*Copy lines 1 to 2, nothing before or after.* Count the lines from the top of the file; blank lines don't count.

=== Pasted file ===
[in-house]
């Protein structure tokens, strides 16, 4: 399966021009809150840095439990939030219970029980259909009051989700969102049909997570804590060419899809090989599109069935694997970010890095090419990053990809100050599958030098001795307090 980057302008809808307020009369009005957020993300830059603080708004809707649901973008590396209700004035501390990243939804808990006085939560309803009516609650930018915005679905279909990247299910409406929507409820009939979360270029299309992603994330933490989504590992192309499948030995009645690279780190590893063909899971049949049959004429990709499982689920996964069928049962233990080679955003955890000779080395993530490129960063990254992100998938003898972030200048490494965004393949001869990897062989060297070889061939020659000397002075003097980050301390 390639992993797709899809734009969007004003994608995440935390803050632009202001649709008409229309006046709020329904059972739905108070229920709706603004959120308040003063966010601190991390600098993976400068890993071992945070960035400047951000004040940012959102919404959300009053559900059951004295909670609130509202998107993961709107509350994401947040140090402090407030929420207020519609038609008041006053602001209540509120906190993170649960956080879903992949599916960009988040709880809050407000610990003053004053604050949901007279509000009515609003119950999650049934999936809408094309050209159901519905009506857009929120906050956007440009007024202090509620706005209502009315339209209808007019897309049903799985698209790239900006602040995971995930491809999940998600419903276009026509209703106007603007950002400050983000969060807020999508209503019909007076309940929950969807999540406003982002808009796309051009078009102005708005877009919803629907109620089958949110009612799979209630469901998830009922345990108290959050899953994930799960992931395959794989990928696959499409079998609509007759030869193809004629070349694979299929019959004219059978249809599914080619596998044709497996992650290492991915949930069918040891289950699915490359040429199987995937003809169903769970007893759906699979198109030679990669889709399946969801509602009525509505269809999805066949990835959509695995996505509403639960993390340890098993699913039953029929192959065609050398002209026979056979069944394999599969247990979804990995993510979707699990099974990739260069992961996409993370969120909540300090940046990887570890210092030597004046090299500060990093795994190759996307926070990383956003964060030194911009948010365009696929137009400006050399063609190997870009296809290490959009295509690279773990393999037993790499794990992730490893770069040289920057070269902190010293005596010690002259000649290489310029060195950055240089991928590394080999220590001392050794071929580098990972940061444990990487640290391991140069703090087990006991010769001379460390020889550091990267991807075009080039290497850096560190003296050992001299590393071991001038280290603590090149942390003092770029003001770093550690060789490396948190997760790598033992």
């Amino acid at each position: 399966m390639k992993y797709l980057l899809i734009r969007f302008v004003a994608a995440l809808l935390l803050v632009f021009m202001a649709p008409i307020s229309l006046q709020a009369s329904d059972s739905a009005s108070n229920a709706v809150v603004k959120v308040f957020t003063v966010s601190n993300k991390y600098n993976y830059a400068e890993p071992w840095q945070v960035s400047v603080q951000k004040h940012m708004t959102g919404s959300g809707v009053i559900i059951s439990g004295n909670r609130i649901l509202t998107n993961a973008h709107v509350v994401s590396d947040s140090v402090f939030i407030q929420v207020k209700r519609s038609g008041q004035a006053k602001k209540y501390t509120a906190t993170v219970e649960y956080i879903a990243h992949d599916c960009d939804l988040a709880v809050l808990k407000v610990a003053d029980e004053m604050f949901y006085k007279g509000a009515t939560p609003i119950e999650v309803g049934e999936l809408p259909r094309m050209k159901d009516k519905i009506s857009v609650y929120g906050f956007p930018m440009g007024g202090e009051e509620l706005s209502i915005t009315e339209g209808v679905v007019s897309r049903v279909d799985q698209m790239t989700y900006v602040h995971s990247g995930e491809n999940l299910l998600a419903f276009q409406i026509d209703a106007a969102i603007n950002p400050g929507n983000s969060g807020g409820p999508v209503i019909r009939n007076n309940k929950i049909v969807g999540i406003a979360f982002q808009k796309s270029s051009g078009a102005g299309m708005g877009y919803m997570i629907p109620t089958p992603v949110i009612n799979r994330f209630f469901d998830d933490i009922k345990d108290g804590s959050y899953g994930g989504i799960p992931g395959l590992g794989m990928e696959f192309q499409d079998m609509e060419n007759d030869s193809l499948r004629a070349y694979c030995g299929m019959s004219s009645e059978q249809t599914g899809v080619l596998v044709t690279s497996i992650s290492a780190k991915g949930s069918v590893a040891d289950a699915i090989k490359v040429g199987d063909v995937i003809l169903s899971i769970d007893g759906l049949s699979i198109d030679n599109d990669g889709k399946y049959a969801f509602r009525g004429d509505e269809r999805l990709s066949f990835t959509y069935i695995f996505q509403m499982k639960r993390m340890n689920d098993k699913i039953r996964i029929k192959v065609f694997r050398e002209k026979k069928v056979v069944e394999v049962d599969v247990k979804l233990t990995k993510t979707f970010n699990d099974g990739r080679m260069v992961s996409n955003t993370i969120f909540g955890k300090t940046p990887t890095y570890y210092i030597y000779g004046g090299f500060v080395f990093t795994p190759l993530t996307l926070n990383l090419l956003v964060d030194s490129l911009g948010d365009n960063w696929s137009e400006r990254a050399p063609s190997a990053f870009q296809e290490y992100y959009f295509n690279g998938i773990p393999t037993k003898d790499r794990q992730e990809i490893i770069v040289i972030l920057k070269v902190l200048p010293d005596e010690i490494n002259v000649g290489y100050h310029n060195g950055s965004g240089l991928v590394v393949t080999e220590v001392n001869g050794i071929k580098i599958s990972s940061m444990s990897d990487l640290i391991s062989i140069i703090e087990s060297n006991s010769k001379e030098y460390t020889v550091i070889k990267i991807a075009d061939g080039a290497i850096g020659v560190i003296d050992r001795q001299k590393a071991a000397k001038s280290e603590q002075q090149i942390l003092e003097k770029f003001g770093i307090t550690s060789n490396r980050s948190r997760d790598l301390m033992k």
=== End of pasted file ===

[in-house]
């Protein structure tokens, strides 16, 4: 399966021009809150840095439990939030219970029980259909009051989700969102049909997570804590060419899809090989599109069935694997970010890095090419990053990809100050599958030098001795307090 980057302008809808307020009369009005957020993300830059603080708004809707649901973008590396209700004035501390990243939804808990006085939560309803009516609650930018915005679905279909990247299910409406929507409820009939979360270029299309992603994330933490989504590992192309499948030995009645690279780190590893063909899971049949049959004429990709499982689920996964069928049962233990080679955003955890000779080395993530490129960063990254992100998938003898972030200048490494965004393949001869990897062989060297070889061939020659000397002075003097980050301390 390639992993797709899809734009969007004003994608995440935390803050632009202001649709008409229309006046709020329904059972739905108070229920709706603004959120308040003063966010601190991390600098993976400068890993071992945070960035400047951000004040940012959102919404959300009053559900059951004295909670609130509202998107993961709107509350994401947040140090402090407030929420207020519609038609008041006053602001209540509120906190993170649960956080879903992949599916960009988040709880809050407000610990003053004053604050949901007279509000009515609003119950999650049934999936809408094309050209159901519905009506857009929120906050956007440009007024202090509620706005209502009315339209209808007019897309049903799985698209790239900006602040995971995930491809999940998600419903276009026509209703106007603007950002400050983000969060807020999508209503019909007076309940929950969807999540406003982002808009796309051009078009102005708005877009919803629907109620089958949110009612799979209630469901998830009922345990108290959050899953994930799960992931395959794989990928696959499409079998609509007759030869193809004629070349694979299929019959004219059978249809599914080619596998044709497996992650290492991915949930069918040891289950699915490359040429199987995937003809169903769970007893759906699979198109030679990669889709399946969801509602009525509505269809999805066949990835959509695995996505509403639960993390340890098993699913039953029929192959065609050398002209026979056979069944394999599969247990979804990995993510979707699990099974990739260069992961996409993370969120909540300090940046990887570890210092030597004046090299500060990093795994190759996307926070990383956003964060030194911009948010365009696929137009400006050399063609190997870009296809290490959009295509690279773990393999037993790499794990992730490893770069040289920057070269902190010293005596010690002259000649290489310029060195950055240089991928590394080999220590001392050794071929580098990972940061444990990487640290391991140069703090087990006991010769001379460390020889550091990267991807075009080039290497850096560190003296050992001299590393071991001038280290603590090149942390003092770029003001770093550690060789490396948190997760790598033992």